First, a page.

- “The Do-Gooders”
- “Ten Little Businessmen”
- “Land of the Free”
- “The Numbered Men”
- “The Politician”
- “Stale Eggs in the Valley”
- “The Federation Cross”
- “The Spectator”
It was a happy settlement
the people strong and free.
They tended flocks and tilled the soil
and fished upon the sea.
The north wind brought the raiders
with their swords and greedy eyes.
They stripped the land and left behind
a blight of funeral pyres.
“We must unite” the people said
“to beat these robber bands.
We’ll arm ourselves and train our men
to sweep them from our lands.”
T’was thus they formed a government
to save them from the foe.
It levied tax and raised the troops
and laid the looters low.
The system was a great success
and wealth grew all around.
The idle troopers then were used
to police the roads and towns.
A thinker from a foreign land
said “You must help the poor.
Ya orta get the government
to pass a welfare law.”
AORTA spread like smallpox germs
it raced down every road.
As every loafer raised his voice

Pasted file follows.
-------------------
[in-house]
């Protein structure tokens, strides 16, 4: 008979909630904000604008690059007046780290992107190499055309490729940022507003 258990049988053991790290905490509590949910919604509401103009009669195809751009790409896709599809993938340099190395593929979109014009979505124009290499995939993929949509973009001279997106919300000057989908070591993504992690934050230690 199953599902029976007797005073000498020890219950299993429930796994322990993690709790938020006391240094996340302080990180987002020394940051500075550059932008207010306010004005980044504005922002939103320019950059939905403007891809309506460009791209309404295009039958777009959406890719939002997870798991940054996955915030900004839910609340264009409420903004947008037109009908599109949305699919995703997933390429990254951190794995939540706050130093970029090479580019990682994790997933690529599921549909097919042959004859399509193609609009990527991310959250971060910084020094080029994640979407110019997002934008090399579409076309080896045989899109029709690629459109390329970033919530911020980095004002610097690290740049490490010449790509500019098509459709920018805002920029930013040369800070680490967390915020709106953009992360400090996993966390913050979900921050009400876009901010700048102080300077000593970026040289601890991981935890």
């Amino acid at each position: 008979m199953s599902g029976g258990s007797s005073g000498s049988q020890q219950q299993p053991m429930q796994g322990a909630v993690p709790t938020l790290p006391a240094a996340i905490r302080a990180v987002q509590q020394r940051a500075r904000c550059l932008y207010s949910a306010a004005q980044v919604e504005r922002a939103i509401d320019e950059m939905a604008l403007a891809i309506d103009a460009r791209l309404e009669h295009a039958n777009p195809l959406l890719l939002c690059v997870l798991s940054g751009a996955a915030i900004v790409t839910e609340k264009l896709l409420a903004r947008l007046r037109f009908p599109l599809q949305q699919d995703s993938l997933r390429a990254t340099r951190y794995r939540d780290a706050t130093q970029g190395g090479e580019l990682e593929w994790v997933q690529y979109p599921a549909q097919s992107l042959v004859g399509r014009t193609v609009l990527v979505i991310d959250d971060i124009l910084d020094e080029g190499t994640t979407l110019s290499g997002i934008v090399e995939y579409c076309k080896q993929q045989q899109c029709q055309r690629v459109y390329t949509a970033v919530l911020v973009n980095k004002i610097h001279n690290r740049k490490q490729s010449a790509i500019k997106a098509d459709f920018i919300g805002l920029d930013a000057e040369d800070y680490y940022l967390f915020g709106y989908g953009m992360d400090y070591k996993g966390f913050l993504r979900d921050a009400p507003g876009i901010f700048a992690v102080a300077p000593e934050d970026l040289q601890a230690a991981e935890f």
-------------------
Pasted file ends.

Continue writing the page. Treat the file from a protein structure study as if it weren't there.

“AORTA ease my load.” Read the rest of this entry
by Gina Rinehart, Chairman of Australians for Northern Development and Economic Vision (ANDEV) and Hancock Prospecting
The comparisons between Australia and our neighbour Singapore are striking. Every Australian government leader and business entity should be highly attentive to the differences between the two countries, and should seek to understand them.
Given the recent news that Singapore has the second highest economic growth rate in the world, second only to Abu Dhabi with its extensive oil and gas wealth, now is a great time to revisit Singapore. Read the rest of this entry
Politicians at sporting events attract attention, because, among other reasons: (1) the political world is such a contrast to the sporting world; and (2) they attend precisely to attract attention to themselves, realising that people prefer politicians who: (a) like sport; (b) have similar interests; (c) have recognisable faces; and (d) they imagine to be easily reachable.